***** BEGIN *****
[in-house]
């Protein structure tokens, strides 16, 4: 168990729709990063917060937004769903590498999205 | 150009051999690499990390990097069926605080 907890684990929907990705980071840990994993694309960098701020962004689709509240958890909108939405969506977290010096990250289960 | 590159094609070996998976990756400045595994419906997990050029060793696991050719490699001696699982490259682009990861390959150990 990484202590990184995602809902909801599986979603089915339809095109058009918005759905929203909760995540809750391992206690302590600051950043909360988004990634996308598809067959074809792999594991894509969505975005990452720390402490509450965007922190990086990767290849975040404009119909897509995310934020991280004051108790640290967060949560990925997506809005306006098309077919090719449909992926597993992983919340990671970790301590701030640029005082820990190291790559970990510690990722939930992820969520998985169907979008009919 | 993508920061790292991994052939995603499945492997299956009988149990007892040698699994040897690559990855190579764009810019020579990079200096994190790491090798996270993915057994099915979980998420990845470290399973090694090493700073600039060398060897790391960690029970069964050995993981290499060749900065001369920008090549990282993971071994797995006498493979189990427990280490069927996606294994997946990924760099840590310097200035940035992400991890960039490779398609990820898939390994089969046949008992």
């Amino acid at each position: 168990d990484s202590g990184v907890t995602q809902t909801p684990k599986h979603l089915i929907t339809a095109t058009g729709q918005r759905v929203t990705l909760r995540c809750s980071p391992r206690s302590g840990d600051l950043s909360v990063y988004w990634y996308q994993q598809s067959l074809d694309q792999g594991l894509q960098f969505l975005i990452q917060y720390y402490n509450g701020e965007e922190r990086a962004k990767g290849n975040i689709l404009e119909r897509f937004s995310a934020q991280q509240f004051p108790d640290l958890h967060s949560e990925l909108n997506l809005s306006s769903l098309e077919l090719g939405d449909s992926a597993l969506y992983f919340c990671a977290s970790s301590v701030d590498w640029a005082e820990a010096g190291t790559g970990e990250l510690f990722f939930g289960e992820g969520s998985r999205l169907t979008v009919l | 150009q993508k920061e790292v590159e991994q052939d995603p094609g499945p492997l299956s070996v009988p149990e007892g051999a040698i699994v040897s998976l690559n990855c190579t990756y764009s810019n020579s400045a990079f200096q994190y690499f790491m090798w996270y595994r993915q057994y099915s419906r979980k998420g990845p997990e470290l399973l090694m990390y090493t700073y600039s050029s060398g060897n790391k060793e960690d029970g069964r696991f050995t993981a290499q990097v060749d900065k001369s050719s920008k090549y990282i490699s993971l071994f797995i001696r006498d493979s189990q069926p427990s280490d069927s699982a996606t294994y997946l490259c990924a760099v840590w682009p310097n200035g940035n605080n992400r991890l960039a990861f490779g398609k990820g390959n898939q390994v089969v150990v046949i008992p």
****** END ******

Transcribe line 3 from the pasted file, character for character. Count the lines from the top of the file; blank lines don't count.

């Amino acid at each position: 168990d990484s202590g990184v907890t995602q809902t909801p684990k599986h979603l089915i929907t339809a095109t058009g729709q918005r759905v929203t990705l909760r995540c809750s980071p391992r206690s302590g840990d600051l950043s909360v990063y988004w990634y996308q994993q598809s067959l074809d694309q792999g594991l894509q960098f969505l975005i990452q917060y720390y402490n509450g701020e965007e922190r990086a962004k990767g290849n975040i689709l404009e119909r897509f937004s995310a934020q991280q509240f004051p108790d640290l958890h967060s949560e990925l909108n997506l809005s306006s769903l098309e077919l090719g939405d449909s992926a597993l969506y992983f919340c990671a977290s970790s301590v701030d590498w640029a005082e820990a010096g190291t790559g970990e990250l510690f990722f939930g289960e992820g969520s998985r999205l169907t979008v009919l | 150009q993508k920061e790292v590159e991994q052939d995603p094609g499945p492997l299956s070996v009988p149990e007892g051999a040698i699994v040897s998976l690559n990855c190579t990756y764009s810019n020579s400045a990079f200096q994190y690499f790491m090798w996270y595994r993915q057994y099915s419906r979980k998420g990845p997990e470290l399973l090694m990390y090493t700073y600039s050029s060398g060897n790391k060793e960690d029970g069964r696991f050995t993981a290499q990097v060749d900065k001369s050719s920008k090549y990282i490699s993971l071994f797995i001696r006498d493979s189990q069926p427990s280490d069927s699982a996606t294994y997946l490259c990924a760099v840590w682009p310097n200035g940035n605080n992400r991890l960039a990861f490779g398609k990820g390959n898939q390994v089969v150990v046949i008992p």